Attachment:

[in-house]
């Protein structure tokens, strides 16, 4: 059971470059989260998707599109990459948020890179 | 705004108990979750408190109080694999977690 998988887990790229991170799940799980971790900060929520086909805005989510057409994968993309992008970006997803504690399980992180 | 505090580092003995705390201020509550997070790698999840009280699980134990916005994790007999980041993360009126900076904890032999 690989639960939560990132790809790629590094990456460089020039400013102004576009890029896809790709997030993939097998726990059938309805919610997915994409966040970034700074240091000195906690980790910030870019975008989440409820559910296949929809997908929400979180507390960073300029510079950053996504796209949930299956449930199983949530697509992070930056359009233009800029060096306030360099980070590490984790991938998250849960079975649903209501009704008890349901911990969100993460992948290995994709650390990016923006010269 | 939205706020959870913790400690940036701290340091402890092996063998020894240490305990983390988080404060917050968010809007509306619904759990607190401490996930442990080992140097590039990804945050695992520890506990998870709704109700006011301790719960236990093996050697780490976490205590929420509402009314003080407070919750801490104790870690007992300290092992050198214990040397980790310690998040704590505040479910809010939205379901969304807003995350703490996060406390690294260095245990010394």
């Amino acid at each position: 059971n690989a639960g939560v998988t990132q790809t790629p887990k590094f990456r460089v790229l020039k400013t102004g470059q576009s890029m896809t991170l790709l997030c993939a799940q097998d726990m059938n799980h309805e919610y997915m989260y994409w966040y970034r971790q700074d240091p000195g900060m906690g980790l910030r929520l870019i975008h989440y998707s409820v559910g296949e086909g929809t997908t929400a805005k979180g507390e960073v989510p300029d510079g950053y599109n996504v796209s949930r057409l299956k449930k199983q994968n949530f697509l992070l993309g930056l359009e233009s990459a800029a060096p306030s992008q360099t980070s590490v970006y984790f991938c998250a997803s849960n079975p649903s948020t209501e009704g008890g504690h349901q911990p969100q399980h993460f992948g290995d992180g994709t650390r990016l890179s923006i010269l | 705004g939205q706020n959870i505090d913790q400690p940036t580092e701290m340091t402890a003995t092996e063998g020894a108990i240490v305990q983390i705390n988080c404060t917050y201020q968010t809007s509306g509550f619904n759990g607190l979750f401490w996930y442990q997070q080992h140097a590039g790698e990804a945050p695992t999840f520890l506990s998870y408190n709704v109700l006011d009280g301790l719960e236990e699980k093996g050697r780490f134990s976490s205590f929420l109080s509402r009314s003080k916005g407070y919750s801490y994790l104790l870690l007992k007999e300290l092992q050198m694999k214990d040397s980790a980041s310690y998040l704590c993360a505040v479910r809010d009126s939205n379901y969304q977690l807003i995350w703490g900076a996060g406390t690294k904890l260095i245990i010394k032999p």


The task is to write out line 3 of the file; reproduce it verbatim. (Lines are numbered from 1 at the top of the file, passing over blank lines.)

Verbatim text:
């Amino acid at each position: 059971n690989a639960g939560v998988t990132q790809t790629p887990k590094f990456r460089v790229l020039k400013t102004g470059q576009s890029m896809t991170l790709l997030c993939a799940q097998d726990m059938n799980h309805e919610y997915m989260y994409w966040y970034r971790q700074d240091p000195g900060m906690g980790l910030r929520l870019i975008h989440y998707s409820v559910g296949e086909g929809t997908t929400a805005k979180g507390e960073v989510p300029d510079g950053y599109n996504v796209s949930r057409l299956k449930k199983q994968n949530f697509l992070l993309g930056l359009e233009s990459a800029a060096p306030s992008q360099t980070s590490v970006y984790f991938c998250a997803s849960n079975p649903s948020t209501e009704g008890g504690h349901q911990p969100q399980h993460f992948g290995d992180g994709t650390r990016l890179s923006i010269l | 705004g939205q706020n959870i505090d913790q400690p940036t580092e701290m340091t402890a003995t092996e063998g020894a108990i240490v305990q983390i705390n988080c404060t917050y201020q968010t809007s509306g509550f619904n759990g607190l979750f401490w996930y442990q997070q080992h140097a590039g790698e990804a945050p695992t999840f520890l506990s998870y408190n709704v109700l006011d009280g301790l719960e236990e699980k093996g050697r780490f134990s976490s205590f929420l109080s509402r009314s003080k916005g407070y919750s801490y994790l104790l870690l007992k007999e300290l092992q050198m694999k214990d040397s980790a980041s310690y998040l704590c993360a505040v479910r809010d009126s939205n379901y969304q977690l807003i995350w703490g900076a996060g406390t690294k904890l260095i245990i010394k032999p």